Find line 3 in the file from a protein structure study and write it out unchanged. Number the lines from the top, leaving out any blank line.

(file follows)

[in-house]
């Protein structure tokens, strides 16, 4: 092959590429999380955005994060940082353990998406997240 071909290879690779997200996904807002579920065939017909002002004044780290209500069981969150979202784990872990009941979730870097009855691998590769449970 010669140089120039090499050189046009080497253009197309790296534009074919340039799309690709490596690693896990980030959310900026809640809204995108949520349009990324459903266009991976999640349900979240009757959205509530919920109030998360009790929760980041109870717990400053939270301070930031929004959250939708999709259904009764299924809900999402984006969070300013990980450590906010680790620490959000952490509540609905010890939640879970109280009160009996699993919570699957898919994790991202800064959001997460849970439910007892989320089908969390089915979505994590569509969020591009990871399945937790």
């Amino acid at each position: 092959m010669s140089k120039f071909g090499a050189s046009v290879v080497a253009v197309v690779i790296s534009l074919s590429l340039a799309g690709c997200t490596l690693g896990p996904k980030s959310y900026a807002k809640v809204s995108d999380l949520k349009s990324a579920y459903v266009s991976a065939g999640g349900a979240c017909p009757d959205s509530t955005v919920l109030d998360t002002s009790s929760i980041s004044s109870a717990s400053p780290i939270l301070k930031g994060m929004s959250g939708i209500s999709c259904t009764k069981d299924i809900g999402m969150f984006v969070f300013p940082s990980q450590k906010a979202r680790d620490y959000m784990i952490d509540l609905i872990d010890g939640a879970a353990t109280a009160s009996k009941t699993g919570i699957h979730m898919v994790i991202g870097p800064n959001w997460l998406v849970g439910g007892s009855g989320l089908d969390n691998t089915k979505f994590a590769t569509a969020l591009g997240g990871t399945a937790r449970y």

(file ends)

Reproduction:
């Amino acid at each position: 092959m010669s140089k120039f071909g090499a050189s046009v290879v080497a253009v197309v690779i790296s534009l074919s590429l340039a799309g690709c997200t490596l690693g896990p996904k980030s959310y900026a807002k809640v809204s995108d999380l949520k349009s990324a579920y459903v266009s991976a065939g999640g349900a979240c017909p009757d959205s509530t955005v919920l109030d998360t002002s009790s929760i980041s004044s109870a717990s400053p780290i939270l301070k930031g994060m929004s959250g939708i209500s999709c259904t009764k069981d299924i809900g999402m969150f984006v969070f300013p940082s990980q450590k906010a979202r680790d620490y959000m784990i952490d509540l609905i872990d010890g939640a879970a353990t109280a009160s009996k009941t699993g919570i699957h979730m898919v994790i991202g870097p800064n959001w997460l998406v849970g439910g007892s009855g989320l089908d969390n691998t089915k979505f994590a590769t569509a969020l591009g997240g990871t399945a937790r449970y």